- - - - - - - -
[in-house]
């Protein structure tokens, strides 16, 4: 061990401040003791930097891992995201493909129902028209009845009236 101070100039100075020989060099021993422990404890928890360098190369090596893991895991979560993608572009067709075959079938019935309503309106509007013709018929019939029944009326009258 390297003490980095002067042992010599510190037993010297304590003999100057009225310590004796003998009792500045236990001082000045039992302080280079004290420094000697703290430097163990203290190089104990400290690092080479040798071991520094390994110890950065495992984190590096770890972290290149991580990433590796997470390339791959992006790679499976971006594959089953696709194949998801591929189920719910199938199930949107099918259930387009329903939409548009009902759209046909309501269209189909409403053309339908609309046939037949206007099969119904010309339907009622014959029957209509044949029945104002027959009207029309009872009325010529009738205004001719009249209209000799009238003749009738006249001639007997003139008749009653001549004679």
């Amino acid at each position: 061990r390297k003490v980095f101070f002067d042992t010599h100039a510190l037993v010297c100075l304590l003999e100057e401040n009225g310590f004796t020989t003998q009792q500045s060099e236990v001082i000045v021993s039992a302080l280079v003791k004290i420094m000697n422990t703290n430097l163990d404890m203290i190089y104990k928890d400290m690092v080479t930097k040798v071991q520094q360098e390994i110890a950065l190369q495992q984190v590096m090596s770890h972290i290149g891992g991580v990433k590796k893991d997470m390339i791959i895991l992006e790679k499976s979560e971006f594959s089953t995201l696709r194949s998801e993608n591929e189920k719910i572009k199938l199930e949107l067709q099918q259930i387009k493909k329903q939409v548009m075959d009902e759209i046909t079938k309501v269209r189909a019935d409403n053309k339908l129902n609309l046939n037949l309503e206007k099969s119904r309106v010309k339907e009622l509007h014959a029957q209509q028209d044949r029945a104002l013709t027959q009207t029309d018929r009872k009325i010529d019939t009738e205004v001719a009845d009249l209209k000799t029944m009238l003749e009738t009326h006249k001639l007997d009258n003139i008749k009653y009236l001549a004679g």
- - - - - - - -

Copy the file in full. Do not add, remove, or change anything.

[in-house]
């Protein structure tokens, strides 16, 4: 061990401040003791930097891992995201493909129902028209009845009236 101070100039100075020989060099021993422990404890928890360098190369090596893991895991979560993608572009067709075959079938019935309503309106509007013709018929019939029944009326009258 390297003490980095002067042992010599510190037993010297304590003999100057009225310590004796003998009792500045236990001082000045039992302080280079004290420094000697703290430097163990203290190089104990400290690092080479040798071991520094390994110890950065495992984190590096770890972290290149991580990433590796997470390339791959992006790679499976971006594959089953696709194949998801591929189920719910199938199930949107099918259930387009329903939409548009009902759209046909309501269209189909409403053309339908609309046939037949206007099969119904010309339907009622014959029957209509044949029945104002027959009207029309009872009325010529009738205004001719009249209209000799009238003749009738006249001639007997003139008749009653001549004679």
């Amino acid at each position: 061990r390297k003490v980095f101070f002067d042992t010599h100039a510190l037993v010297c100075l304590l003999e100057e401040n009225g310590f004796t020989t003998q009792q500045s060099e236990v001082i000045v021993s039992a302080l280079v003791k004290i420094m000697n422990t703290n430097l163990d404890m203290i190089y104990k928890d400290m690092v080479t930097k040798v071991q520094q360098e390994i110890a950065l190369q495992q984190v590096m090596s770890h972290i290149g891992g991580v990433k590796k893991d997470m390339i791959i895991l992006e790679k499976s979560e971006f594959s089953t995201l696709r194949s998801e993608n591929e189920k719910i572009k199938l199930e949107l067709q099918q259930i387009k493909k329903q939409v548009m075959d009902e759209i046909t079938k309501v269209r189909a019935d409403n053309k339908l129902n609309l046939n037949l309503e206007k099969s119904r309106v010309k339907e009622l509007h014959a029957q209509q028209d044949r029945a104002l013709t027959q009207t029309d018929r009872k009325i010529d019939t009738e205004v001719a009845d009249l209209k000799t029944m009238l003749e009738t009326h006249k001639l007997d009258n003139i008749k009653y009236l001549a004679g």